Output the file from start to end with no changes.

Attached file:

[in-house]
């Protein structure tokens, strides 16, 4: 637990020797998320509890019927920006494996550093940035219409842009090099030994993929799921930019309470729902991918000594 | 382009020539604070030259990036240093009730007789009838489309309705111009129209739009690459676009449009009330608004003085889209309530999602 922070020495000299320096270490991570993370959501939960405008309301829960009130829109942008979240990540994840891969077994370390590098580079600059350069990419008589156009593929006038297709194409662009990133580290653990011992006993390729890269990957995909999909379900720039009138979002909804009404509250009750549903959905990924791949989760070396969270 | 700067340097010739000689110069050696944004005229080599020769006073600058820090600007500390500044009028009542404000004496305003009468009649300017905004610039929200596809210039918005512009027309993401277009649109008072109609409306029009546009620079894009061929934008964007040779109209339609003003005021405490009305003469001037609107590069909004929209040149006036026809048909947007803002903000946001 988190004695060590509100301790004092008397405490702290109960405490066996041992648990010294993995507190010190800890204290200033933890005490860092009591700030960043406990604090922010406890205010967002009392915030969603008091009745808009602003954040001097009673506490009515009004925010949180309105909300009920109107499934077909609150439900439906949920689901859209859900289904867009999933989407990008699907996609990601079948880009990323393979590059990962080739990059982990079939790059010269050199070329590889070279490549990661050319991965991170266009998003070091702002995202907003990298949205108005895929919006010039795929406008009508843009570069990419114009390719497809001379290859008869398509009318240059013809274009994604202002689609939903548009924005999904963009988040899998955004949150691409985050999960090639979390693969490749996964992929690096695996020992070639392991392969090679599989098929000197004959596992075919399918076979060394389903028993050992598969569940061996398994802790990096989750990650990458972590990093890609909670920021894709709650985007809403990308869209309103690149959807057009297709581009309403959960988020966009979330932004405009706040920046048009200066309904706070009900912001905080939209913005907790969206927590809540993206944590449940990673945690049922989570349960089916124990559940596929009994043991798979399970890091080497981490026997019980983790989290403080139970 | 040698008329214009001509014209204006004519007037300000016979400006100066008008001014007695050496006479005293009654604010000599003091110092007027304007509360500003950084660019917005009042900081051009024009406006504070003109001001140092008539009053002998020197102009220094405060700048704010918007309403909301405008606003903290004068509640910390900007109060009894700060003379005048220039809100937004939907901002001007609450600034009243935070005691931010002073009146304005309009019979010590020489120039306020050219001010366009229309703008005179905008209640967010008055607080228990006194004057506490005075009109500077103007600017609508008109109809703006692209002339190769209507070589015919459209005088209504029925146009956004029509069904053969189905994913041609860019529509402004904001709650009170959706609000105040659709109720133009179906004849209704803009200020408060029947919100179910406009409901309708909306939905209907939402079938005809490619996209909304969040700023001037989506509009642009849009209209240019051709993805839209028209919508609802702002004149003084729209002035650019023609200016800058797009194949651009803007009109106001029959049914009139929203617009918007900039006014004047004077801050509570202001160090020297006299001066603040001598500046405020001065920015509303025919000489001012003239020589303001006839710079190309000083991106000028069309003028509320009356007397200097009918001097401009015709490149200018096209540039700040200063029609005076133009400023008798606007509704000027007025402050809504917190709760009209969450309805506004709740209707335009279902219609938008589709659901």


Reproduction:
[in-house]
């Protein structure tokens, strides 16, 4: 637990020797998320509890019927920006494996550093940035219409842009090099030994993929799921930019309470729902991918000594 | 382009020539604070030259990036240093009730007789009838489309309705111009129209739009690459676009449009009330608004003085889209309530999602 922070020495000299320096270490991570993370959501939960405008309301829960009130829109942008979240990540994840891969077994370390590098580079600059350069990419008589156009593929006038297709194409662009990133580290653990011992006993390729890269990957995909999909379900720039009138979002909804009404509250009750549903959905990924791949989760070396969270 | 700067340097010739000689110069050696944004005229080599020769006073600058820090600007500390500044009028009542404000004496305003009468009649300017905004610039929200596809210039918005512009027309993401277009649109008072109609409306029009546009620079894009061929934008964007040779109209339609003003005021405490009305003469001037609107590069909004929209040149006036026809048909947007803002903000946001 988190004695060590509100301790004092008397405490702290109960405490066996041992648990010294993995507190010190800890204290200033933890005490860092009591700030960043406990604090922010406890205010967002009392915030969603008091009745808009602003954040001097009673506490009515009004925010949180309105909300009920109107499934077909609150439900439906949920689901859209859900289904867009999933989407990008699907996609990601079948880009990323393979590059990962080739990059982990079939790059010269050199070329590889070279490549990661050319991965991170266009998003070091702002995202907003990298949205108005895929919006010039795929406008009508843009570069990419114009390719497809001379290859008869398509009318240059013809274009994604202002689609939903548009924005999904963009988040899998955004949150691409985050999960090639979390693969490749996964992929690096695996020992070639392991392969090679599989098929000197004959596992075919399918076979060394389903028993050992598969569940061996398994802790990096989750990650990458972590990093890609909670920021894709709650985007809403990308869209309103690149959807057009297709581009309403959960988020966009979330932004405009706040920046048009200066309904706070009900912001905080939209913005907790969206927590809540993206944590449940990673945690049922989570349960089916124990559940596929009994043991798979399970890091080497981490026997019980983790989290403080139970 | 040698008329214009001509014209204006004519007037300000016979400006100066008008001014007695050496006479005293009654604010000599003091110092007027304007509360500003950084660019917005009042900081051009024009406006504070003109001001140092008539009053002998020197102009220094405060700048704010918007309403909301405008606003903290004068509640910390900007109060009894700060003379005048220039809100937004939907901002001007609450600034009243935070005691931010002073009146304005309009019979010590020489120039306020050219001010366009229309703008005179905008209640967010008055607080228990006194004057506490005075009109500077103007600017609508008109109809703006692209002339190769209507070589015919459209005088209504029925146009956004029509069904053969189905994913041609860019529509402004904001709650009170959706609000105040659709109720133009179906004849209704803009200020408060029947919100179910406009409901309708909306939905209907939402079938005809490619996209909304969040700023001037989506509009642009849009209209240019051709993805839209028209919508609802702002004149003084729209002035650019023609200016800058797009194949651009803007009109106001029959049914009139929203617009918007900039006014004047004077801050509570202001160090020297006299001066603040001598500046405020001065920015509303025919000489001012003239020589303001006839710079190309000083991106000028069309003028509320009356007397200097009918001097401009015709490149200018096209540039700040200063029609005076133009400023008798606007509704000027007025402050809504917190709760009209969450309805506004709740209707335009279902219609938008589709659901």